Chicken broth is the flavorful building block of so many great recipes, from soups and stews to tagines and risottos. But too often, we opt for ease over taste and reach for the store-bought stuff, sacrificing flavor and richness. High-quality broth is simple to make at home, but it does require one important ingredient: time. As with any meat-based broth, simmering a chicken carcass long enough to fully break down its collagen is a process that can take several hours.
With this in mind, we set out to create a rich, weeknight-friendly chicken broth that could be made in about an hour.
In our testing, we focused on how to make the most of the meat and bones—and discovered a few important shortcuts along the way. We opted for chicken drumsticks or wings (both worked well), since they have a relatively high proportion of collagen-rich skin and cartilage. We also found that slashing the chicken parts and cutting the wings at the joints helped release both collagen and flavor faster. As a bonus, this also left the meat intact enough for another use.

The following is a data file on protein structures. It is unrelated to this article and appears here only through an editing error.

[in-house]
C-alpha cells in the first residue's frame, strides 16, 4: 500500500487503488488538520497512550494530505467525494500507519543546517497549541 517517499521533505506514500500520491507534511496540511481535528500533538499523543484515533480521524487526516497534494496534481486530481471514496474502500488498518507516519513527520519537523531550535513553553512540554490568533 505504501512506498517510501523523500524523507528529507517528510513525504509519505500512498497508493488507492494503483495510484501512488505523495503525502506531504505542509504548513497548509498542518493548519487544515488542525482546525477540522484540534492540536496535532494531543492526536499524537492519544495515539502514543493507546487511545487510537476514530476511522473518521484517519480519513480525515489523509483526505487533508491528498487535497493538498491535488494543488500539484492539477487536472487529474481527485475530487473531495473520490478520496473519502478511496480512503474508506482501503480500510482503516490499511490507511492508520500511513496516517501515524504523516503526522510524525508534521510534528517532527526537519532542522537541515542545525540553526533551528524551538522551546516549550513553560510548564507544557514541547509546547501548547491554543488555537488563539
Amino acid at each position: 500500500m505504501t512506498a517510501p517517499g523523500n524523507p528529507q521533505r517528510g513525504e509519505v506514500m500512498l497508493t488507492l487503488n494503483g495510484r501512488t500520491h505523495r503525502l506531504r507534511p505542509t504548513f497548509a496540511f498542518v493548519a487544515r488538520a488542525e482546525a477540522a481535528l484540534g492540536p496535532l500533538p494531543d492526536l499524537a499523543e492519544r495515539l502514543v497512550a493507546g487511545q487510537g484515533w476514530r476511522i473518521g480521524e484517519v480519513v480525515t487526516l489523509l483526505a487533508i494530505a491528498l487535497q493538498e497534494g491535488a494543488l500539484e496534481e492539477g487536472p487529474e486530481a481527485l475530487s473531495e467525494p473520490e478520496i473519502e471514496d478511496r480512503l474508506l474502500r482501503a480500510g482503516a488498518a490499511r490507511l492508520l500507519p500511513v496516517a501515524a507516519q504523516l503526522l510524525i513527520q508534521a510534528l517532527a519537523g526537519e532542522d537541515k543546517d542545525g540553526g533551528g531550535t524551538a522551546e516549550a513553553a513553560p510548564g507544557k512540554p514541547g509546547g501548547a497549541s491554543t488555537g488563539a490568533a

Another time-saver: We threw aromatics and seasonings—the onion, garlic, bay and peppercorns—into the pot while it was starting to heat. This way, the flavors infused the liquid as we prepared the chicken. (We experimented with other techniques to enhance the aromatics, such as charring the onions, but found that this simpler, faster approach resulted in the best flavor with the least fuss.)
In the end, we got a superior broth with good color, flavor and body with a mere 15 minutes of hands-on prep and just over 30 minutes of simmering.
If you used drumsticks, remove the meat, discarding the skin and bones; you’ll have about 3 cups meat for making chicken salad or adding to soups. If you used wings, discard the tips (if present), toss the drumettes and flats with about 1 cup barbecue sauce and arrange in an even layer on a foil-lined rimmed baking sheet. Broil about 4 inches from the element until well browned on both sides, 8 to 10 minutes total, flipping the wings about halfway through.